The auditing process involves an auditor examining a company’s financial and accounting systems. These auditors are independent of the underlying company. Similarly, they can be external or internal based on the type of audit. During audits, auditors perform various procedures and gather evidence to support their work. Documenting these procedures is highly crucial.
What is Audit Documentation?
Audit documentation refers to records maintained by auditors for a specific audit assignment. These records include the procedures they performed and the evidence obtained during the process. On top of that, audit documentation also contains the conclusions auditors reach based on their work. Audit documentation is one of the most crucial parts of the auditing process.
International Standards on Auditing (ISAs) guide auditors on audit documentation. According to the ISAs, audit documentation refers to the record of audit procedures, evidence obtained, and conclusions reached. This documentation becomes a part of the audit files for the audit assignment. Usually, auditors maintain audit documentation in written form. However, some audit firms have also moved to a digital process.
What is the importance of Audit Documentation?
Besides acting as a record, audit documentation is crucial for several reasons. The ISAs define the objective of preparing and maintaining audit documentation. ISA 230 describes it as a sufficient and appropriate record of the basis for the auditors’ report. On top of that, audit documentation also has several practical benefits. These include the following.
- It provides a base for future audits.
- It helps other auditors understand the procedures used and the conclusions reached.
- It supports future reviews and examinations by other auditors.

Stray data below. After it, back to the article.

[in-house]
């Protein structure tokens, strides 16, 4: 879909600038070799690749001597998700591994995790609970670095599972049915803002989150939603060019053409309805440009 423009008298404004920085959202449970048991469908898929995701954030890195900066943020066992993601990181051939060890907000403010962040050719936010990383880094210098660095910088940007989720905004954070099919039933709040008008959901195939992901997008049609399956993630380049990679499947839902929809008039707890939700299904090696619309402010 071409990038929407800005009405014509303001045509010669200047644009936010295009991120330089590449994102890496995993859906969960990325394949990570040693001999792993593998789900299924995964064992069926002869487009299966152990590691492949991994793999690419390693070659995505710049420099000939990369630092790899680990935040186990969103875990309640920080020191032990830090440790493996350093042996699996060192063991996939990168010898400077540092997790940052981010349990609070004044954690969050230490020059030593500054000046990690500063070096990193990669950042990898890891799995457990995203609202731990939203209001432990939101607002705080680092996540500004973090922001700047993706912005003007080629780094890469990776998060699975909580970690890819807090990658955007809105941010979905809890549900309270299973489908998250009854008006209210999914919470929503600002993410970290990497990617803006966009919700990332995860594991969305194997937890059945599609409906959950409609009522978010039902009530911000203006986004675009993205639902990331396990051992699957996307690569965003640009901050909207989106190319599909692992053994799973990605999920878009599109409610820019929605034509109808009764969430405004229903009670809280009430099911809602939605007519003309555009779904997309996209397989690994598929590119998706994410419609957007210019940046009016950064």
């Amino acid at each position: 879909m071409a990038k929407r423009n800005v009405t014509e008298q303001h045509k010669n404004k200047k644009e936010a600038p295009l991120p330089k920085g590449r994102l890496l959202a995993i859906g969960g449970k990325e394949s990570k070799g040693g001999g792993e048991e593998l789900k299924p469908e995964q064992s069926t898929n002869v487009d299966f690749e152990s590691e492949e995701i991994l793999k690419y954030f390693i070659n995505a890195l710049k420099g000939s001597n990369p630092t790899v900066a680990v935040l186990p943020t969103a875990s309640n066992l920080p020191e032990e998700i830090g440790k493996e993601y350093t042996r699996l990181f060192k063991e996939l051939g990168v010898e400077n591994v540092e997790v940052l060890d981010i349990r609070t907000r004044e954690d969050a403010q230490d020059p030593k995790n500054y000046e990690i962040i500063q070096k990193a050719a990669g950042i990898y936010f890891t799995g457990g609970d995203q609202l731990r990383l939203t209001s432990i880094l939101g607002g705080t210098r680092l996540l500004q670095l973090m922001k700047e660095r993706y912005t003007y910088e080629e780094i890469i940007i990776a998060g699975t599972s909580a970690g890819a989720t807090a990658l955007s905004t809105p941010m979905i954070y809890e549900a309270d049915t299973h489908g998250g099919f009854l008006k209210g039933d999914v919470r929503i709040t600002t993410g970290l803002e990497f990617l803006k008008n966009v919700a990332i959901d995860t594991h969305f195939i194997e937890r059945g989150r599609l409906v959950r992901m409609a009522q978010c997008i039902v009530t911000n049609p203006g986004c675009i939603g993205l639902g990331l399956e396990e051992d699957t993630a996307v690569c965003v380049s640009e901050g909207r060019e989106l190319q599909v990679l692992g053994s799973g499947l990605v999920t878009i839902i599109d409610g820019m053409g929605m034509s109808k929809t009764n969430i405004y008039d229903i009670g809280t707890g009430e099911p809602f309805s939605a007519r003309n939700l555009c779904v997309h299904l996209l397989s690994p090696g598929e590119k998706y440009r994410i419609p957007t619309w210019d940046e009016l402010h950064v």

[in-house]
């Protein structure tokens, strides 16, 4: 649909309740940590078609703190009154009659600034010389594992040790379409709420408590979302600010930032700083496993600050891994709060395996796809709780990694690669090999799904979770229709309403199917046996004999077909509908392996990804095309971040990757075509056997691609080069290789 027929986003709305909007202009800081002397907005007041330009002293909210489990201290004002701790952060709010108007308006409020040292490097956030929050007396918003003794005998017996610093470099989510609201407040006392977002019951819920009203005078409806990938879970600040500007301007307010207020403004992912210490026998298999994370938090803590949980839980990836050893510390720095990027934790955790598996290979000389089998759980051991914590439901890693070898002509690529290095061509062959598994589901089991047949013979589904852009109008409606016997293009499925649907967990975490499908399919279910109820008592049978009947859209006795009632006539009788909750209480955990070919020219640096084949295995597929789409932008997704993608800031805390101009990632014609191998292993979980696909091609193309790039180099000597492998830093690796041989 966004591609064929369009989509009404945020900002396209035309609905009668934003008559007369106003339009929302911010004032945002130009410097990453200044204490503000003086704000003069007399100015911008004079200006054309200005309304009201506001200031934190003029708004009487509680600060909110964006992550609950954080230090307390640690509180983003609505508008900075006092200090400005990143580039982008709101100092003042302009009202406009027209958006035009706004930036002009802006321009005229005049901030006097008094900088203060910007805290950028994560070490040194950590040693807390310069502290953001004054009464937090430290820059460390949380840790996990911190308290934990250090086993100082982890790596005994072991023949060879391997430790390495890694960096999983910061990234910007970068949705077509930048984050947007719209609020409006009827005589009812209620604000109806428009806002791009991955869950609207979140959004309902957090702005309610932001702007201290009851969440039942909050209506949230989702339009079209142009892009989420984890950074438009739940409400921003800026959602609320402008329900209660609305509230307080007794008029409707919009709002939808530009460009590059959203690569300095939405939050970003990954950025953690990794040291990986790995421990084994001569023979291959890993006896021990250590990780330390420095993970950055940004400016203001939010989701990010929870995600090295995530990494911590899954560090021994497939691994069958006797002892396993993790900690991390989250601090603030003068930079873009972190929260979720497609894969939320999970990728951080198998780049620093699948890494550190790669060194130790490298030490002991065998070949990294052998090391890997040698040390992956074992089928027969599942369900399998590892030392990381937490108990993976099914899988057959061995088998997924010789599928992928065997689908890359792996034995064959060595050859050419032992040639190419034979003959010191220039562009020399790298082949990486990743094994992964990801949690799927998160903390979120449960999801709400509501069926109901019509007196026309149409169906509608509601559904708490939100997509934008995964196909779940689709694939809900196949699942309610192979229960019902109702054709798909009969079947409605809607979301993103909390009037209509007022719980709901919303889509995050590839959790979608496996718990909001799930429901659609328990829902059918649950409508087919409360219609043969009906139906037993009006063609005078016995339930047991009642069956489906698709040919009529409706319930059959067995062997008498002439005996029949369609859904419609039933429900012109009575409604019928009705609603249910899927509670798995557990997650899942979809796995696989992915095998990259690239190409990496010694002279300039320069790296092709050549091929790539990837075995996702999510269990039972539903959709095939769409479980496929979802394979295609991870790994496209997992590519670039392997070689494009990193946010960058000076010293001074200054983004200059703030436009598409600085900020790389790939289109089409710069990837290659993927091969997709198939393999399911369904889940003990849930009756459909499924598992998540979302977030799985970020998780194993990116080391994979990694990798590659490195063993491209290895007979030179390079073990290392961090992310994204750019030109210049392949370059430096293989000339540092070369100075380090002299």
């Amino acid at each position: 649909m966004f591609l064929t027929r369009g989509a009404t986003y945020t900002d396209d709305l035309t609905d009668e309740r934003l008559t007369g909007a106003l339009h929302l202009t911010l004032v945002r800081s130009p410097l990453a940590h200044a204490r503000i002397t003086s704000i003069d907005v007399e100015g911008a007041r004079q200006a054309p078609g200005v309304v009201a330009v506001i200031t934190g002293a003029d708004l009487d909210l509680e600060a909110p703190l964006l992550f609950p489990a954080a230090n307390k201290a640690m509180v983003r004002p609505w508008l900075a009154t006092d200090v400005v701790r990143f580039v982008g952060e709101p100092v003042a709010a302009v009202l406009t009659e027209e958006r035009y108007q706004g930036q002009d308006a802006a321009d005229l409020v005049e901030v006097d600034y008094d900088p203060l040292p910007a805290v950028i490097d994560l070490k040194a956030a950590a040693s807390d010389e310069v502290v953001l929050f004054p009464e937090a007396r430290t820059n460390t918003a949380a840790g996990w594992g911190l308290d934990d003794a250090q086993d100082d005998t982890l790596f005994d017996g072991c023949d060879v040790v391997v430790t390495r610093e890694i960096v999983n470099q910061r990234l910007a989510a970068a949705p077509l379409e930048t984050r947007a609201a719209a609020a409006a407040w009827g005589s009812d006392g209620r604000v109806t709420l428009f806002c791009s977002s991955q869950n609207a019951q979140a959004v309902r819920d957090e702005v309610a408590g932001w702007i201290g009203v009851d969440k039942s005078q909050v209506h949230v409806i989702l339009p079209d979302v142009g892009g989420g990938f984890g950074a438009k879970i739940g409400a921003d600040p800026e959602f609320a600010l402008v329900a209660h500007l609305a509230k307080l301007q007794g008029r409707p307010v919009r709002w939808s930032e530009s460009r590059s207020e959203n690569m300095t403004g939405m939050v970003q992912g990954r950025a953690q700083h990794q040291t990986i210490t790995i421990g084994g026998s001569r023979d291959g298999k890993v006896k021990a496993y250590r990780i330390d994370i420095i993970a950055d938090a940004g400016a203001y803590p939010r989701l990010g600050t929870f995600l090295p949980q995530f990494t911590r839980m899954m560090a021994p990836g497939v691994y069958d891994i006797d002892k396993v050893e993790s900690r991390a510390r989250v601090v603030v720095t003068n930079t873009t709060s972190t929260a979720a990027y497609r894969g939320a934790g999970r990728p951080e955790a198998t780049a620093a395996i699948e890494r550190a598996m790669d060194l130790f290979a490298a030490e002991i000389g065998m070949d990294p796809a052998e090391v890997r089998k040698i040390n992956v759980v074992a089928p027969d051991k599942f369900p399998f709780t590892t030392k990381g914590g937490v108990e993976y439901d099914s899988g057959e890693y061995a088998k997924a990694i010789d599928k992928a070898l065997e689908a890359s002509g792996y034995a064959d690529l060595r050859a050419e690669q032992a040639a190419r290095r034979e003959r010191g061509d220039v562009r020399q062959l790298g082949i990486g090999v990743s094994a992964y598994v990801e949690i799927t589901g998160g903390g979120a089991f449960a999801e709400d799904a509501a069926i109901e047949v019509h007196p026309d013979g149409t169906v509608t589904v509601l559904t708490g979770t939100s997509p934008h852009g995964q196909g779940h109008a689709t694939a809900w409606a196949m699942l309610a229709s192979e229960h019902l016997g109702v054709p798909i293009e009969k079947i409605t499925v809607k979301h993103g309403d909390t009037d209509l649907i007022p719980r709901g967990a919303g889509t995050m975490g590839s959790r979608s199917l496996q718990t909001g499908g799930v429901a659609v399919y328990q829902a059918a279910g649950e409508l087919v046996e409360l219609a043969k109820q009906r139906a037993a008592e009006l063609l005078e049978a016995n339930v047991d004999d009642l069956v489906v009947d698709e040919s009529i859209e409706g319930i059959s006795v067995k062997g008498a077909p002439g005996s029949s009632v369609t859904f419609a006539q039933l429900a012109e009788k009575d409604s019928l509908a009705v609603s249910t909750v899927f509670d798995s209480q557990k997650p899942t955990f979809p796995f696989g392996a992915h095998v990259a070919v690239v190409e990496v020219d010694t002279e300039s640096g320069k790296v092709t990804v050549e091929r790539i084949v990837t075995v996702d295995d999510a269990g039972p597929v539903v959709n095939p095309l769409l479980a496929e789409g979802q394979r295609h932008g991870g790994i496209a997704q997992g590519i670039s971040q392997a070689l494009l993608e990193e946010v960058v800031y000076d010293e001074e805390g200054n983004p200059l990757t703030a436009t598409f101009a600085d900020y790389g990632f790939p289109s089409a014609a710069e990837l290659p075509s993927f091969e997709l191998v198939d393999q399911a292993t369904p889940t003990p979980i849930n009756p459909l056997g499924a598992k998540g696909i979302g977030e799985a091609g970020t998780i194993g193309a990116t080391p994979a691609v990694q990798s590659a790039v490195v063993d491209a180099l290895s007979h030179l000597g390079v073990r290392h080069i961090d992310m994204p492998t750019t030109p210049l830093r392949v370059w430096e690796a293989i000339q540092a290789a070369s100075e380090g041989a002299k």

- It is a part of the quality control process over an audit assignment.
- Some firms use it as a training tool for junior auditors.
- It provides evidence of the auditor’s work in case of future litigations.
What are some examples of Audit Documentation?
Audit documentation includes various records. Usually, audit firms dictate the documents that their auditors should maintain. Auditing standards also provide some guidance on those records. However, there is no checklist for the audit documentation process. For most audit assignments, the common audit documents include the following.
- Audit plan documents.
- Analysis performed by auditors.
- Confirmation letters.
- Copies of the client’s records.
- Representation letters.
- Memoranda and correspondence with management.
- Summaries of significant findings.
What are the requirements for Audit Documentation?
Auditing standards provide some guidance on the audit documentation that auditors must maintain. However, they do not provide strict rules on what records should be a part of the process. Instead, they only guide on the qualities that the audit documentation should fulfill. ISAs require auditors to meet two criteria when preparing audit documentation.
Firstly, ISAs require auditors to prepare audit documentation that provides evidence of their basis for a conclusion about the overall objective. Secondly, these records should demonstrate that the auditor planned and performed the audit under the ISAs. Apart from these, if any other regulatory standards apply, auditors must also conform to those.
Audit documentation refers to the records auditors prepare from their audit work. These records serve as evidence of the auditor’s work. On top of that, audit documentation also meets various other objectives. ISAs provide some guidance on maintaining these records. However, they do not have strict checklists for audit documentation. Instead, ISAs cover the requirements that audit documentation should satisfy.
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